5. Empower teachers with existing resources: Districts and school leaders can connect their teaching staff with free and low-cost tools to make translation easier. Many large districts, including District of Columbia Public Schools, New York City Department of Education, and Dallas Independent School District, have translation hotlines, where teachers can reach interpreters and teams dedicated to translating documents. In addition, the Google Translate app has text translation for over 100 languages, and can translate bilingual conversations for 32 others. While not a true replacement for face-to-face translation, these tools can serve as a point of entry.


Christian’s work is fueled by a fervent desire to exemplify the strength and power of her students and their families. As one of the few Latinx and bilingual school leaders in her network, Christian says she is passionate about building a pipeline of educators who both reflect the communities that they serve and driving transformational, sustainable change. We can borrow lessons from her work empowering teachers to connect across lines of differences in the pursuit of positive outcomes for all children.


Silenced But Not Complacent: Limited English Proficient Parents

This week, Bellwether staff share their perspectives on family and parent engagement. Follow Ahead of the Heard from now until Friday for a series of blog posts that tackle common misconceptions about engaged parents, working with multilingual families, and more. Click here to read other posts in the series thus far.

Parents and advocates at the June 2016 Fresno AAPI stakeholder engagement session. Photo courtesy of the Southeast Asia Resource Action Center.

Plenty of research demonstrates improved student outcomes from robust parent engagement, yet not enough has been done to make sure that limited English proficient (LEP) parents are engaged.

In June 2016, I helped coordinate a series of stakeholder engagement sessions for Asian American and Pacific Islander (AAPI) parents and advocates in Sacramento, Fresno, and Long Beach, CA. I was a Civil Rights Fellow at OCA – Asian Pacific American Advocates working on K-12 education issues, and the sessions were designed to allow parents and advocates to tell state and local education agency officials their major concerns around engaging with teachers and schools.

Many of the people we spoke to were limited English Proficient (LEP). In fact, there are an estimated 4.6 million students in the U.S. who are LEP. Among the 8.3 million Americans aged five or older who speak an Asian or Pacific Island language, approximately one in three are LEP. Coupled with difficulties in communicating and engaging with schools, the LEP population is less educated and more likely to live in poverty.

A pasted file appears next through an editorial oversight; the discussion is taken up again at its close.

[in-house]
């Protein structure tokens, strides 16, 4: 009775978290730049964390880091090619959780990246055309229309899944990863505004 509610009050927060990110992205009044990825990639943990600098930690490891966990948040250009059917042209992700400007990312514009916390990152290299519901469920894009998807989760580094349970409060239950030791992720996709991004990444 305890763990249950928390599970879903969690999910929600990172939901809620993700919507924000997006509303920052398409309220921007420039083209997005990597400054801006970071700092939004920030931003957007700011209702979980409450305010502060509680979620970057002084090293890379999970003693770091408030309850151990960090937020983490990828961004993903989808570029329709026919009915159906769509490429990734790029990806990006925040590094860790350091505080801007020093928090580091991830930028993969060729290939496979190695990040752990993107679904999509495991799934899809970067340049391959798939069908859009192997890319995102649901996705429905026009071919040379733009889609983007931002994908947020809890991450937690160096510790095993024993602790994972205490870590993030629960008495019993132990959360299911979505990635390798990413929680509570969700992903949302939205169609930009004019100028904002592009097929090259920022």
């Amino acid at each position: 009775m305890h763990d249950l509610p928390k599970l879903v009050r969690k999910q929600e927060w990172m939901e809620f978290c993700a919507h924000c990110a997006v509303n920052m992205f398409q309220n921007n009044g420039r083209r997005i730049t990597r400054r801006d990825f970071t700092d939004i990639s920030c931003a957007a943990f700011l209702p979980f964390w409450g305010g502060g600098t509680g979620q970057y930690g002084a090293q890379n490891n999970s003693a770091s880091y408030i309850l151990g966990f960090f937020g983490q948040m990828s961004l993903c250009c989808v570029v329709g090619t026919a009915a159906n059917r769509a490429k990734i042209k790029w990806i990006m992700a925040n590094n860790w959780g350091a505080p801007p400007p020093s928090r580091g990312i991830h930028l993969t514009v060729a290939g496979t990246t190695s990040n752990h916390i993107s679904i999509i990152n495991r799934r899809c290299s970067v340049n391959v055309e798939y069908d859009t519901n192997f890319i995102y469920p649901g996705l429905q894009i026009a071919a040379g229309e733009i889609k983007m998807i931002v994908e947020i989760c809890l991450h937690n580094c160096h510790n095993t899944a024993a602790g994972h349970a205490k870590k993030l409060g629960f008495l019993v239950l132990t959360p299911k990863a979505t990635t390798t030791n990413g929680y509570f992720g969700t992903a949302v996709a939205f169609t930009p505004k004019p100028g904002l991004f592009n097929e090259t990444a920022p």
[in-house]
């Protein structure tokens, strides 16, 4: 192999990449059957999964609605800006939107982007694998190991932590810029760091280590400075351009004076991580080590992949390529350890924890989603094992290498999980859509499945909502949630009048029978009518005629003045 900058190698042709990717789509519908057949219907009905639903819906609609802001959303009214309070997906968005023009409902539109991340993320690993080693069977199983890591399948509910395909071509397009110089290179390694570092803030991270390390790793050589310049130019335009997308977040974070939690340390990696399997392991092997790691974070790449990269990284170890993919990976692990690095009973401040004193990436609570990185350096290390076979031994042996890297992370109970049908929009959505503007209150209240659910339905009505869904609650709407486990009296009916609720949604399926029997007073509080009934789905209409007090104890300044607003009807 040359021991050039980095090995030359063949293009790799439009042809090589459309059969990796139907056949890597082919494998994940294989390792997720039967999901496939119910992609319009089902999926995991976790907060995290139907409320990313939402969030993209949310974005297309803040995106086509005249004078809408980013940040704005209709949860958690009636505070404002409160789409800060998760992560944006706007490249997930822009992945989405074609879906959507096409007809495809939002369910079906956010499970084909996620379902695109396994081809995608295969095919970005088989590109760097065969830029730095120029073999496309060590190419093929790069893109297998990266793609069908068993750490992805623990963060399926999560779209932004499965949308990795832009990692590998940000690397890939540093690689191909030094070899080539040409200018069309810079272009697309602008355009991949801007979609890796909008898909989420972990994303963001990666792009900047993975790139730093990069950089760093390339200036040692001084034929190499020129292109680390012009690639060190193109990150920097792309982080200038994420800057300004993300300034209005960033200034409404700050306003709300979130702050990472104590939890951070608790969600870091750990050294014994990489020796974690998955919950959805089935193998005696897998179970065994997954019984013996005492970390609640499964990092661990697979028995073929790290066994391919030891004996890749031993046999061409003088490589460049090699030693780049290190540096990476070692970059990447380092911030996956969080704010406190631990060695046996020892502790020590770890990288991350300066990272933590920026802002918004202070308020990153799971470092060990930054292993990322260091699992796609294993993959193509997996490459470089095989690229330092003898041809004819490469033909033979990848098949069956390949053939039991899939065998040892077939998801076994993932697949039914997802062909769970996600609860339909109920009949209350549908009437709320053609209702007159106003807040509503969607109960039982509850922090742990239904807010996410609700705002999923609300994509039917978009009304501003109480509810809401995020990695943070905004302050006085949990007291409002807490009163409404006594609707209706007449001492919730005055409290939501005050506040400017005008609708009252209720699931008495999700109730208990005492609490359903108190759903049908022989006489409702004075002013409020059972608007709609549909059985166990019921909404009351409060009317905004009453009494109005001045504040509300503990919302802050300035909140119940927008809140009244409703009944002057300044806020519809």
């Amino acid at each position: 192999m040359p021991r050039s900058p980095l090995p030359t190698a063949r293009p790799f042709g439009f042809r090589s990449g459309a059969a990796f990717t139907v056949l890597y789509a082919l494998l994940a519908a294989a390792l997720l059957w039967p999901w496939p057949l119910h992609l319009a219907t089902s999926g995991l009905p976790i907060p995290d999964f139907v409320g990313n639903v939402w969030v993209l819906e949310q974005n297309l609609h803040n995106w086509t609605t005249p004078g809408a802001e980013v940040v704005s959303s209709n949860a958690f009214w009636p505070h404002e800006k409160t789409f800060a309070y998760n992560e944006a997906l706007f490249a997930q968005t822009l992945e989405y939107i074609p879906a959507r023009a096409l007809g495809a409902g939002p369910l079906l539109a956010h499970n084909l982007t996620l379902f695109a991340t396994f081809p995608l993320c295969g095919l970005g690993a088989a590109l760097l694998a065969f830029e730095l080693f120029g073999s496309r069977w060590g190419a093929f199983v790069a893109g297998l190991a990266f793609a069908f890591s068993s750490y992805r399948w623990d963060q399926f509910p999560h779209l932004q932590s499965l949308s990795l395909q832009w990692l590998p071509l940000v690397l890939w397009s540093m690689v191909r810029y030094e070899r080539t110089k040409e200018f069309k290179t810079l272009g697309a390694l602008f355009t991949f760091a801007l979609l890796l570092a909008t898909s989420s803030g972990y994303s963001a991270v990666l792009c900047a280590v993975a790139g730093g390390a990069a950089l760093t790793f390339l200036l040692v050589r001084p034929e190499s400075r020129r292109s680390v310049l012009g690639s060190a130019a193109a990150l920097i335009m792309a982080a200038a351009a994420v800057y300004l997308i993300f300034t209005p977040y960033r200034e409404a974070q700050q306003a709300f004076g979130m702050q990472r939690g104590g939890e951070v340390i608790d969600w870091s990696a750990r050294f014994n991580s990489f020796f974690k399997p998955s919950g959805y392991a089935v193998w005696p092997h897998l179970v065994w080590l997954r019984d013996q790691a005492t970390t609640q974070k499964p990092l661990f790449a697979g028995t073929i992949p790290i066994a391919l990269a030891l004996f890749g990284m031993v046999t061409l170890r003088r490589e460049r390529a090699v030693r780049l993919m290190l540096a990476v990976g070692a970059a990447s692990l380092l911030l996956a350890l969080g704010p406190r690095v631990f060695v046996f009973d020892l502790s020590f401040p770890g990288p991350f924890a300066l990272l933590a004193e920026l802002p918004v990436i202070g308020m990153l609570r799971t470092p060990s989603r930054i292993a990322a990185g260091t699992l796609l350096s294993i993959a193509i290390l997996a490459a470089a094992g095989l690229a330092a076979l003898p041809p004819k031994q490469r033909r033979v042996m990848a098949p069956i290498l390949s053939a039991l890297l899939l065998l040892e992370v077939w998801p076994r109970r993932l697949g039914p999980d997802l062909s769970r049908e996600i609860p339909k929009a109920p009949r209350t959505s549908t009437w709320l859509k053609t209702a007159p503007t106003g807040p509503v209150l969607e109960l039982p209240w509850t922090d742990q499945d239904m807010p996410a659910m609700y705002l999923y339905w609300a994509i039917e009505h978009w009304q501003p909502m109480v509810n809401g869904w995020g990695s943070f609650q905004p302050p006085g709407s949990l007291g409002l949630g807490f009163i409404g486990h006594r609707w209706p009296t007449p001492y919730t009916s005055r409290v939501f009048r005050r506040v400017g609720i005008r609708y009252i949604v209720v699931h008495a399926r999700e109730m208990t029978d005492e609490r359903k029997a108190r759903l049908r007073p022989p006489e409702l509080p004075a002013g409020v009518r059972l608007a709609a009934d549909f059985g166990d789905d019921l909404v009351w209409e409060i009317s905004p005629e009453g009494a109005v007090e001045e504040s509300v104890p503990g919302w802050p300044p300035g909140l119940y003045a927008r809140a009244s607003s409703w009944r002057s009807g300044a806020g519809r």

Attendees of the stakeholder engagement sessions identified with refugee backgrounds, were low-income, and spoke a variety of different languages at home, including Khmer (Cambodian), Hmong, and Vietnamese. Here’s what we learned:

When local leaders do not reflect the communities they serve, they may overlook specific language needs. In Long Beach, CA, the school board was unaware of the need for language interpreters in Khmer (Cambodian), and as a result, Khmer-speaking parents were unable to effectively engage with teachers and schools. School robo-calls and important paperwork sent home with students were only available in English or Spanish. These barriers persisted due to lack of diversity and representation on school boards and other levels of school leadership.

Community liaisons are important resources, but they are not prioritized in district budgets. Community liaisons can act as a bridge between schools and LEP parents. Liaisons assist students, staff, teachers, and community members by providing and conveying important information on school resources and programs while also gathering input to address student and parent needs. For immigrant families, community liaisons provide culturally competent services, and may also act as translators. However, at these stakeholder convenings, parents expressed that the number of community liaisons had been downsized due to budget cuts, leaving the district with only 2-3 liaisons. As a result, LEP parents had limited access to the information schools provided.

Limited translated materials make it nearly impossible to navigate the college application process. When the time comes for students to transition to higher education, LEP parents are limited in their ability to help with the college application process, much less to navigate the complex systems of financial aid. Currently, the Free Application for Federal Student Aid (FAFSA) has only been translated into Spanish, preventing a number of first-generation students from successfully completing the application and receiving federal financial aid.